Apple has revealed the first details of iOS 11.3, the latest version of its software for iPhone and iPad. It will allow you to turn off a controversial ‘throttling’ feature which slows down phones as they age.
The tech giant said its update includes a new way to ‘show battery health and recommend if a battery needs to be serviced’.
This new function follows Apple’s admission that it slows down older iPhones to protect the battery as it ages and make sure the device doesn’t suffer unwanted shutdowns.
You’ll be able to switch off the ‘power management feature’ which ‘dynamically manages maximum performance to prevent unexpected shutdowns’, causing performance to lag in older devices.
It also features a range of new Animoji and a change to Messages which means you’ll be able to chat to businesses using the app.
iOS 11.3 introduces four new Animoji: a lion, bear, dragon and skull. Augmented Reality has been given a boost with an update to ARKit which lets users ‘recognise and place virtual objects on vertical surfaces like walls and doors, and can more accurately map irregularly shaped surfaces like circular tables’.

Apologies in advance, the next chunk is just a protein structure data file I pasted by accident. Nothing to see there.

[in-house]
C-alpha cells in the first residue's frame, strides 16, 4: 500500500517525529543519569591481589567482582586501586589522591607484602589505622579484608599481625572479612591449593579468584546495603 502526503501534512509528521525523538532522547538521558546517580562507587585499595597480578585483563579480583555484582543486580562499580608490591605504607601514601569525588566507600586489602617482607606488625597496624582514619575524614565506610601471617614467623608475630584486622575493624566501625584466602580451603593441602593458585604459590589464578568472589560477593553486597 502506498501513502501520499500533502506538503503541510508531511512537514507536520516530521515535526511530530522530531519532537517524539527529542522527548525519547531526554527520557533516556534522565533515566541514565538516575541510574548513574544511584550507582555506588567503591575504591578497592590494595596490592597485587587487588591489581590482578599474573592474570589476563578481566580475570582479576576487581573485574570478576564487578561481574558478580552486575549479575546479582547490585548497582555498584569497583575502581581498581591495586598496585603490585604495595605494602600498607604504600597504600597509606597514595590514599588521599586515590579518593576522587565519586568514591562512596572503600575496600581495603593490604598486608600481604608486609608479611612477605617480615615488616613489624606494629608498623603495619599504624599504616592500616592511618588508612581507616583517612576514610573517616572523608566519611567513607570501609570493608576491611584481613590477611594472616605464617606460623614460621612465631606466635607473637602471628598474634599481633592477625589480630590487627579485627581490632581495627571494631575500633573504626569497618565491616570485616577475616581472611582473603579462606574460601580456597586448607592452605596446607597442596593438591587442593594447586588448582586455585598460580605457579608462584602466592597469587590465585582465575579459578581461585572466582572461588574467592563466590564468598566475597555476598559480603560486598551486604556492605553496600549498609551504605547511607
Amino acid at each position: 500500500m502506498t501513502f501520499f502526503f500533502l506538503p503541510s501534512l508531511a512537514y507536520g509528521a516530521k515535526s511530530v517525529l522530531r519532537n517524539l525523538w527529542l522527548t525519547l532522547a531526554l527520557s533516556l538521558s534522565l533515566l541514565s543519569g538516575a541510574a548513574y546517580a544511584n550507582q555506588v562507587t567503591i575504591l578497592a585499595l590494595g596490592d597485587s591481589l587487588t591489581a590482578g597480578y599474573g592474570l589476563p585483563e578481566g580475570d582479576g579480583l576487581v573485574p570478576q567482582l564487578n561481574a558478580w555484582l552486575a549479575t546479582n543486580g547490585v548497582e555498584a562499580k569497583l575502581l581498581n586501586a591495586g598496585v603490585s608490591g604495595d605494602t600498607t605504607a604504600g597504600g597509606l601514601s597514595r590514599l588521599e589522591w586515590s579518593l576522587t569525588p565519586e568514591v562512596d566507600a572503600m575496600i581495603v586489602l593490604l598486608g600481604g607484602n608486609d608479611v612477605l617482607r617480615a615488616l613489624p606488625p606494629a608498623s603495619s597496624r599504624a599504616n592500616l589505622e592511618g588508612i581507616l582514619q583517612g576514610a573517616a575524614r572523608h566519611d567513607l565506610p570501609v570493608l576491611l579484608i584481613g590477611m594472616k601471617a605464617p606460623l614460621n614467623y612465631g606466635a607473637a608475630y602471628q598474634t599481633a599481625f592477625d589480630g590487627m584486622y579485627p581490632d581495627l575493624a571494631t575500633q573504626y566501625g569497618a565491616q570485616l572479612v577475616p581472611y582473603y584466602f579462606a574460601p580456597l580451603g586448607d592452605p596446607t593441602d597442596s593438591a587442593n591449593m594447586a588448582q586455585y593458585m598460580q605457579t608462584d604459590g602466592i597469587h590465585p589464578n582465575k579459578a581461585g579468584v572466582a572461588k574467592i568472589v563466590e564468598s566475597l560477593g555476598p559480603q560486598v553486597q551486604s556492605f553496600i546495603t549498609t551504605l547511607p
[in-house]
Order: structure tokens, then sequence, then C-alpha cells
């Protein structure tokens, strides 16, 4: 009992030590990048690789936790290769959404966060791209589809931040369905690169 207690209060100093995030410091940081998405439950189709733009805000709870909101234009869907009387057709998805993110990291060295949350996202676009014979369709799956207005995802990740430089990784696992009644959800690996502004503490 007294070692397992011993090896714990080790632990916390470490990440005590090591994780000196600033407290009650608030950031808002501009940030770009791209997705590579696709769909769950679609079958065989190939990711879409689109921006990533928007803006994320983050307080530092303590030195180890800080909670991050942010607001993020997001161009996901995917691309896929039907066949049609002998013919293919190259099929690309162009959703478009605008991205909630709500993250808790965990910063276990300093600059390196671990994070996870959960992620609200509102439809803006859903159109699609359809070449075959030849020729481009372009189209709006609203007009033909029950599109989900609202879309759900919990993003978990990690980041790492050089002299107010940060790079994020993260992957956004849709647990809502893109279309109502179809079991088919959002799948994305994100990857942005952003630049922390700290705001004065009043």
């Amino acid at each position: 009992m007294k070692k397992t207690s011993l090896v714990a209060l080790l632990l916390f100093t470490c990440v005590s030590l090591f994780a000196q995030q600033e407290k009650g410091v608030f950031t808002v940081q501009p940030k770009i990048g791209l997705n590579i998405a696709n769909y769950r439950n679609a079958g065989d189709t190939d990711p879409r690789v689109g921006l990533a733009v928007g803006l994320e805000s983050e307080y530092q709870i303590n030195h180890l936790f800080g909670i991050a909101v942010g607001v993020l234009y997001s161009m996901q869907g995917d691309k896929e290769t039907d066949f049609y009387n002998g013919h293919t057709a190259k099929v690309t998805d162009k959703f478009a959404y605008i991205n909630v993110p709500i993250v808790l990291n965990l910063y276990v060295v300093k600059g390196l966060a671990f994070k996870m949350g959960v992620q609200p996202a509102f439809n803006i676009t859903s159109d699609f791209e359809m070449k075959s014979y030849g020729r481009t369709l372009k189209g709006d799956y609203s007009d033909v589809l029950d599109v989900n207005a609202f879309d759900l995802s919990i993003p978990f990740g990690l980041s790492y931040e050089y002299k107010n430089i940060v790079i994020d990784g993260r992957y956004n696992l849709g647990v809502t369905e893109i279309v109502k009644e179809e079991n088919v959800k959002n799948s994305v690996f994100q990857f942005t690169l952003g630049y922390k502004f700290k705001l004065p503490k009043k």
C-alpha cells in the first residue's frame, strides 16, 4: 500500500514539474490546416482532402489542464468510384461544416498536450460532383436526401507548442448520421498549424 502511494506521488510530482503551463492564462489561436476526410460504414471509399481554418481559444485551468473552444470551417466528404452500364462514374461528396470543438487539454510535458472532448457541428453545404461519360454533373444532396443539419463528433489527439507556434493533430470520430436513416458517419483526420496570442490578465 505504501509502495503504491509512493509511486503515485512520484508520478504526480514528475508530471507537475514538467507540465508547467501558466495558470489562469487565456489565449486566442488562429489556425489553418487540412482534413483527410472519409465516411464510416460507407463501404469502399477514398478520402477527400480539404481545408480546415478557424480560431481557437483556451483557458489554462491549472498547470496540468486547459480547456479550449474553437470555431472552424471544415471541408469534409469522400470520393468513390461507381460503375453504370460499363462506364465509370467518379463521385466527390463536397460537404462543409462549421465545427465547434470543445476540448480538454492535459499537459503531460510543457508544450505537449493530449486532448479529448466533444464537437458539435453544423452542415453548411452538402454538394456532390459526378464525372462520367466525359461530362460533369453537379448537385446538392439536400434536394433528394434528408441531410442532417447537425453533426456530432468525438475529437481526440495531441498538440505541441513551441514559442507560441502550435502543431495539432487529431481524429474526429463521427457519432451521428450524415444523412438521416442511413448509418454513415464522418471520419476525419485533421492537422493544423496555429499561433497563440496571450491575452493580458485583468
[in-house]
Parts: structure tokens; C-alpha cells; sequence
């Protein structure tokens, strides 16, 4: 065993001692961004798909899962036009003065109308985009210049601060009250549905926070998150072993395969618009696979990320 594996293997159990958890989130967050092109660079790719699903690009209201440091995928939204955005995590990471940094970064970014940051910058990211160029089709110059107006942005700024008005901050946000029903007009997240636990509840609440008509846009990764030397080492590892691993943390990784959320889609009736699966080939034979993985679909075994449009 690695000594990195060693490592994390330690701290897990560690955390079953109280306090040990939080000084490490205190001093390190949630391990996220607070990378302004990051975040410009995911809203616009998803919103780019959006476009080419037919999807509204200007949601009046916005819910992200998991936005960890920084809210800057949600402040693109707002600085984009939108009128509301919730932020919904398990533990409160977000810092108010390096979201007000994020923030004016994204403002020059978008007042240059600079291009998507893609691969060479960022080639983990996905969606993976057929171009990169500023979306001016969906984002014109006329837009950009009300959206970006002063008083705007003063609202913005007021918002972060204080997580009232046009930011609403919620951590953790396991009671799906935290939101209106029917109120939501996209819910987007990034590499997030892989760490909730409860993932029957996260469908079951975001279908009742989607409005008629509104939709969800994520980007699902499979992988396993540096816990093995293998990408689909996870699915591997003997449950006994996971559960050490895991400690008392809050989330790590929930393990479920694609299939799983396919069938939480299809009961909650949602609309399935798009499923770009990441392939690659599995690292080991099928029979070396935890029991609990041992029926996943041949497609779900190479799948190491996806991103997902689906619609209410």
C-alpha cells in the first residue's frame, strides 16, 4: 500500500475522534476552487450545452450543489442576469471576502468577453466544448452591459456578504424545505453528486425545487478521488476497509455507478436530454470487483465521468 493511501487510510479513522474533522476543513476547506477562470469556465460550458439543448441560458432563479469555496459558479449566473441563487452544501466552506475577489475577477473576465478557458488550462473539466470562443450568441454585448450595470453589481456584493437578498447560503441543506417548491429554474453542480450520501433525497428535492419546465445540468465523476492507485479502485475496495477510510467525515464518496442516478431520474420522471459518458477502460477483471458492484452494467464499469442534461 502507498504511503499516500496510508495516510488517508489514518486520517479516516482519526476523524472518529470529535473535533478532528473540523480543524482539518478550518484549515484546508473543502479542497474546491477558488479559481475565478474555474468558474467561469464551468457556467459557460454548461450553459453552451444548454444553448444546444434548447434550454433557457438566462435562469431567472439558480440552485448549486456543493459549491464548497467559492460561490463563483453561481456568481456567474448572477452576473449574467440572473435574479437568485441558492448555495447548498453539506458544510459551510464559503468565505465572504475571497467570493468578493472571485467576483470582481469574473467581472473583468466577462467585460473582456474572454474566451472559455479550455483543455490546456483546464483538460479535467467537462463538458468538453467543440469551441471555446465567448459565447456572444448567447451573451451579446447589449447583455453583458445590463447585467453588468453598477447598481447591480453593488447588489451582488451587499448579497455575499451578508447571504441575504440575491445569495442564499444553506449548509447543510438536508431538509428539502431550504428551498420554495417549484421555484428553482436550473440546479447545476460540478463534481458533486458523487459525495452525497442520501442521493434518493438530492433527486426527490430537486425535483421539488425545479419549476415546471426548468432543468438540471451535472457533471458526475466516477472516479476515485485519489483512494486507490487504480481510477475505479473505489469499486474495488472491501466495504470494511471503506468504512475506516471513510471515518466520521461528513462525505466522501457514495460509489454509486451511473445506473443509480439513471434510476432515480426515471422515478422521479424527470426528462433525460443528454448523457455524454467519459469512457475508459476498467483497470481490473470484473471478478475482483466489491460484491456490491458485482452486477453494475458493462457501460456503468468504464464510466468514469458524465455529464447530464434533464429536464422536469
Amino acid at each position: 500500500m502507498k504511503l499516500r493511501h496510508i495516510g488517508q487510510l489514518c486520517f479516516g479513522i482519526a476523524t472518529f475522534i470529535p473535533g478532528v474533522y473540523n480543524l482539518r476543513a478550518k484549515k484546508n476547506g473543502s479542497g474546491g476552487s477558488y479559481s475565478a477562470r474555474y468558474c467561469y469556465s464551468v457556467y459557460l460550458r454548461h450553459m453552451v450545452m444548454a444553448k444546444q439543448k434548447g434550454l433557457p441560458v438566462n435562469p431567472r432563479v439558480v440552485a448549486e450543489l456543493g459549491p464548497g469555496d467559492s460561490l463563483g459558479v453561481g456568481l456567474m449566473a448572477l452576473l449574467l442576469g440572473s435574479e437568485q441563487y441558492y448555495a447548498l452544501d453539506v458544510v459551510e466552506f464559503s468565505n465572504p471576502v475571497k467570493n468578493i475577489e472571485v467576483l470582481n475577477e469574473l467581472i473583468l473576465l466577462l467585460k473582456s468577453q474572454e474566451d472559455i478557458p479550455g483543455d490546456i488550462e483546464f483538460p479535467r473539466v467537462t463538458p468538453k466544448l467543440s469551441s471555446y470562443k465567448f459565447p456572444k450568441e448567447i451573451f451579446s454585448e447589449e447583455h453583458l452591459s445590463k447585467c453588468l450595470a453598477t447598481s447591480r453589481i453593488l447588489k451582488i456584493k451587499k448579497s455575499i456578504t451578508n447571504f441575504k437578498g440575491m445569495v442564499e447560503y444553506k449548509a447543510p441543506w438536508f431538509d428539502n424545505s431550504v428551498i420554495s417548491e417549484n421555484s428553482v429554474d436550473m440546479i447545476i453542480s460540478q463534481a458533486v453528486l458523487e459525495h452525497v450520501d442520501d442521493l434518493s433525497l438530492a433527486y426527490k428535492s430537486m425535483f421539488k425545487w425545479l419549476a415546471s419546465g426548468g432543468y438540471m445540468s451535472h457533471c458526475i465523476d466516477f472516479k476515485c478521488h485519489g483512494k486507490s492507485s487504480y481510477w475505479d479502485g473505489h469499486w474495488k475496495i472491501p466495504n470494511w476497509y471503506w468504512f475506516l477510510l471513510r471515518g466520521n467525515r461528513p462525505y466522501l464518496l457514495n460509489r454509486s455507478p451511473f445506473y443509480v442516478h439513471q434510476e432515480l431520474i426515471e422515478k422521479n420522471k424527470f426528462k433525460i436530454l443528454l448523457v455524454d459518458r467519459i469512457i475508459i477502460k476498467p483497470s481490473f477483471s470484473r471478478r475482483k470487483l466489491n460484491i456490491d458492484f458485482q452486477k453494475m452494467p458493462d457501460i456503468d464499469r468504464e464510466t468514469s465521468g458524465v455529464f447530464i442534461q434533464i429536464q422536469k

You’ll also be able to store records from your doctor or hospital on the upgraded Health app. ‘Patients from participating medical institutions will have information from various institutions organized into one view and receive regular notifications for their lab results, medications, conditions and more,’ Apple wrote.
The update will also show music videos on Apple Music and also features changes to News with an improved ‘Top Stories’ feature.
It offers support for ‘Advanced Mobile Location’, which automatically transmits your current location whenever you make a call to emergency services.
The software will be released in spring and can be downloaded for free by anyone who owns an iPhone 5S and later, as well as all iPad Air and iPad Pro models, iPad 5th generation, iPad mini 2 and later and iPod touch 6th generation.
Earlier this week, Apple boss Tim Cook said his firm was working on something which ‘hasn’t been done before’. ‘We’re going to give people the visibility of the health of their battery.
So it’s very, very transparent,’ he told ABC. ‘[We] will tell someone we’re reducing your performance by some amount in order to not have an unexpected restart.
And if you don’t want it, you can turn it off.’ Yesterday, Apple revealed the release date of its HomePod smart speaker.